Reinstall invites you to join us in revisiting classics of PC gaming days gone by. This week, Paul returns to the ambitious Doom-era FPS/RPG hybrid, Strife.
Strife did Deus Ex before Deus Ex – sort of. Released in 1996 and powered by id's Doom engine, it didn't manage to pull off that same fusion of roleplaying elements, stealth and freedom of choice that made Deus Ex great a few years later, but it certainly took one of the first stabs at it, and 17 years after its release it still does a pretty fine job.
Strife was one of the first games to take an engine used by first- person shooters and to bolt all kinds of extras onto it, showing that it could be used for far more than just blasting away at monsters. It's a Doom-a-like set in a hub-based persistent world where you can talk to just about anyone, albeit through terrible, cheesy voice acting. It's an ambitious last hurrah for the Doom engine, following more simplistic games such as Heretic and Hexen, and it wears that heritage proudly: you get to do a lot of shooting with a lot of novel weaponry. And people explode.
The game marries science fiction and the medieval, putting you in a world of peasants and power armour, taverns and teleporters. It's a world that has fallen victim to a terrible virus and then been subjugated by a mysterious Order, a strange religious organisation that took power when everything went to hell. You're the one fighting to restore freedom with a crossbow and rocket launcher.
Coming back to Strife is a delight. The hub that sits at the centre of the game is a town within the iron grip of the Order. Armed and armoured guards are posted on every corner, just waiting to strike should you decide the best way to rebel is to fight in the streets.
You're better off hanging out in the tavern, seeing if you can pick up any jobs and buying equipment for the missions ahead. It's not long before you'll find the nearby headquarters of the resistance, and they'll start both training you and plugging stamina implants into your body to beef you up.
Your missions will have you trotting off across the hub to various new levels, each of which is impressive in both its size and its complexity, especially considering that the Doom engine couldn't model rooms above or below other rooms. You visit a sprawling warehouse, the frustratingly complex sewer system and the Order's castle. The latter you'll find yourself assaulting with a detachment of comrades.
None of these areas are particularly pretty and the years haven't been kind to Strife's grey corridors, but the game's mixture of the historical and high-tech is distinctive. Deep in the bowels of a mighty citadel you'll find huge computer screens mounted across the stone walls, while the private quarters next door might boast no more than candles and a four-poster bed. It serves to give the locations you visit variety: that castle you assault is fortified by both force fields and thick stone walls.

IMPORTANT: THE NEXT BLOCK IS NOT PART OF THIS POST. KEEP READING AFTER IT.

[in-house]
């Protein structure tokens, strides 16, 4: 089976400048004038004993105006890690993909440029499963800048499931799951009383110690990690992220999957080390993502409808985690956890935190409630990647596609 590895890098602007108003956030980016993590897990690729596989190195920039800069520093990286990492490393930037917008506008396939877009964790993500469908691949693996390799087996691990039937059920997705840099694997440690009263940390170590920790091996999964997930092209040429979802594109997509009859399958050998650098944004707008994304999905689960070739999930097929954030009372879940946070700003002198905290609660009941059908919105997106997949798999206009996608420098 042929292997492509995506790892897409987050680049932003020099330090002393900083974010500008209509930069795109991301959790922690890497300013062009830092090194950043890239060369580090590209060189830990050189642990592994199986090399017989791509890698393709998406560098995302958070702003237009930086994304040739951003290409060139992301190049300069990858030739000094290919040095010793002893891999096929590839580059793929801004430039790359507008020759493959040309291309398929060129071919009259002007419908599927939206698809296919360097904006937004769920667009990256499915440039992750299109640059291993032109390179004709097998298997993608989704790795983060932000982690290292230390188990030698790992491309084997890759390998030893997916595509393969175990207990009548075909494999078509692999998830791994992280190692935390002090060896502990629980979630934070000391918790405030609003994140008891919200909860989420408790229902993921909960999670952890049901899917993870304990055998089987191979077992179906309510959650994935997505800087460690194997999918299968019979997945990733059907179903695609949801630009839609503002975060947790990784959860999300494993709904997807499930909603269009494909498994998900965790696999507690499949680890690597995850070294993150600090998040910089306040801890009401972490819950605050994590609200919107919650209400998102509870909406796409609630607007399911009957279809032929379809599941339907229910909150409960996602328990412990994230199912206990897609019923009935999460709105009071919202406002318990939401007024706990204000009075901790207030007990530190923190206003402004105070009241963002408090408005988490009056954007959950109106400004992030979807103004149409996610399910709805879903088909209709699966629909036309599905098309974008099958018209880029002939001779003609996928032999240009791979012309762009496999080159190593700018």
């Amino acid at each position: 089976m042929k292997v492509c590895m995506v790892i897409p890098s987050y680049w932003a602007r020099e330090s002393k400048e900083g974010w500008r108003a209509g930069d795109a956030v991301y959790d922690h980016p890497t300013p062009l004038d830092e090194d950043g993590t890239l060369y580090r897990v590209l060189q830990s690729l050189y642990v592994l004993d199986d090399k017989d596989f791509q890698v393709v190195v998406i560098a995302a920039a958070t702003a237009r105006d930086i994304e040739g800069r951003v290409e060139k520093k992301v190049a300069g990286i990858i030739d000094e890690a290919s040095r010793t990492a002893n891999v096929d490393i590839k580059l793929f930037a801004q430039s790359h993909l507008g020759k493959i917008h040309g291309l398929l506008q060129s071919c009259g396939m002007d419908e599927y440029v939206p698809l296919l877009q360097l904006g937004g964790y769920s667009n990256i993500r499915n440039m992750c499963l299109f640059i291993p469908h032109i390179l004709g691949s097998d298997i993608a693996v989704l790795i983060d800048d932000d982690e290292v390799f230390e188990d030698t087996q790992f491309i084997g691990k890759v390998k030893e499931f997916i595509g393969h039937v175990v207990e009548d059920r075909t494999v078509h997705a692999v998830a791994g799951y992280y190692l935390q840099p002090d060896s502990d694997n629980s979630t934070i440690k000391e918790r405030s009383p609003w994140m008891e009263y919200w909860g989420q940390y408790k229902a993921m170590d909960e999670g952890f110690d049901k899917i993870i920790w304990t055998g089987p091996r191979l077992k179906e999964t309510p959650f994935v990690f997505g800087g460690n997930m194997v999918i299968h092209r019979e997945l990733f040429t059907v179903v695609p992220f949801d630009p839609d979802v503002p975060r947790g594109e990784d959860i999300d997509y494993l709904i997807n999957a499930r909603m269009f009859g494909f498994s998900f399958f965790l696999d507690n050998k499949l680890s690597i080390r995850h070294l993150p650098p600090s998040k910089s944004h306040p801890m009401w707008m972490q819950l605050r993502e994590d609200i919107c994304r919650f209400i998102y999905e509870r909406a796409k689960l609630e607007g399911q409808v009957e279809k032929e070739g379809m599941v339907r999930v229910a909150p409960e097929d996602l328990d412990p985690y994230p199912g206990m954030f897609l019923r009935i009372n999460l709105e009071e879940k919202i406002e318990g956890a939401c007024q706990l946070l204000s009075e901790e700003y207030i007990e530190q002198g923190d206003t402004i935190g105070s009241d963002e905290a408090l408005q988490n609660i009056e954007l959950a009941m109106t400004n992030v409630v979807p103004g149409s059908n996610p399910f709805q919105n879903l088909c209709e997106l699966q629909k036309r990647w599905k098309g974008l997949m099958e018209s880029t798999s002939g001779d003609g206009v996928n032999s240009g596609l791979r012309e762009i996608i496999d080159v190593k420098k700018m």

Many of these levels have secrets and alarm systems, and while Strife is a game that's very much about shooting, it's possible to stealth or part-stealth these levels, creeping through them with a crossbow loaded with poison-tipped bolts. Many mission briefings encourage playing this way, but it's almost inevitable that things are going to get noisy sooner or later.
When combat does break out, it's not as fast or fluid as Doom, though it does still feel very similar. What it lacks in speed it makes up for in its interesting selection of weapons: as well as the usual rocket launcher and assault rifle, there's a flamethrower, improvised mines and one of gaming's earliest grenade launchers.
Strife is similarly basic in its introduction of roleplaying elements. You can talk with almost anyone, but your conversation choices are very limited, while character improvement is restricted to a few very rudimentary advancements such as improving your weapon accuracy or gaining ten more hit points. There are, however, multiple endings, depending upon the order that you complete certain tasks in, or if you fail outright.
What made Strife great was how many ideas it introduced to what at the time was a pretty simple formula. It was always providing something new to see or play with. There's the infiltration mission where you're in disguise, the teleporter tool that beams your allies to your position, and the Sigil superweapon, assembled in five stages and more powerful with each addition.
Then there's the horrible, tempting Chalice mission, a quest to steal one of the Order's prized possessions. It's a set-up, an attempt by your enemies to bait and kill you that you're offered at the very start of the game. If you try it then, you're doomed to failure, but later on, once you're souped up and much savvier, it's a much easier proposition. That's just one example of Strife trying its best to be non-linear, and it prefigures the sort of thing Dark Souls gets lauded for today. Just because you can try something right now, that doesn't mean you should.
Strife is still an interesting game with an unusual premise and a lot to show. It's not a great shooter, a great RPG or a great stealth game, but it does an admirable job of wearing each hat it tries on. If it had been released a few months earlier, it might have been a success.
Sadly, it wasn't the cutest kid to graduate in the class of 1996. Its engine was already eclipsed by the shinier, show-off interactivity of Duke Nukem 3D, and Quake was only weeks away. Many gamers may simply have assumed it was just another second-rate texture-mapped shooter, of which there were an unholy number at time. It's not.
Strife is worth remembering today for offering an early open world, and for the variety of ideas it smooshes into it. It certainly doesn't deserve to languish in obscurity. Given that it's now abandonware, there's no reason for you not to give it the attention it never received in its day.